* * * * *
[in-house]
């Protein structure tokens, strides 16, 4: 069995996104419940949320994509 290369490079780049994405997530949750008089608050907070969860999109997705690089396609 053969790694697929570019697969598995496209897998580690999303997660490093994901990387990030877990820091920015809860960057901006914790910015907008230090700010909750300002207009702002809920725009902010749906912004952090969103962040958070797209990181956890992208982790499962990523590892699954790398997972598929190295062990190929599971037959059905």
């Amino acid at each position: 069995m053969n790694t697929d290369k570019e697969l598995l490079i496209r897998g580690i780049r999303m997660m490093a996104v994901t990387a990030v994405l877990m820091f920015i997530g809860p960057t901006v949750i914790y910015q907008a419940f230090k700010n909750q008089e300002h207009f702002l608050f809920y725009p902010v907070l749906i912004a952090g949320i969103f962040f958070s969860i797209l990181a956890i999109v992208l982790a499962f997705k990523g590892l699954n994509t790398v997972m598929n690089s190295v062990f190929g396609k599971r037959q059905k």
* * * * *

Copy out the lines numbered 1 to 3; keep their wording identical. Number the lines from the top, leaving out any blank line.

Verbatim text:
[in-house]
């Protein structure tokens, strides 16, 4: 069995996104419940949320994509 290369490079780049994405997530949750008089608050907070969860999109997705690089396609 053969790694697929570019697969598995496209897998580690999303997660490093994901990387990030877990820091920015809860960057901006914790910015907008230090700010909750300002207009702002809920725009902010749906912004952090969103962040958070797209990181956890992208982790499962990523590892699954790398997972598929190295062990190929599971037959059905």
């Amino acid at each position: 069995m053969n790694t697929d290369k570019e697969l598995l490079i496209r897998g580690i780049r999303m997660m490093a996104v994901t990387a990030v994405l877990m820091f920015i997530g809860p960057t901006v949750i914790y910015q907008a419940f230090k700010n909750q008089e300002h207009f702002l608050f809920y725009p902010v907070l749906i912004a952090g949320i969103f962040f958070s969860i797209l990181a956890i999109v992208l982790a499962f997705k990523g590892l699954n994509t790398v997972m598929n690089s190295v062990f190929g396609k599971r037959q059905k």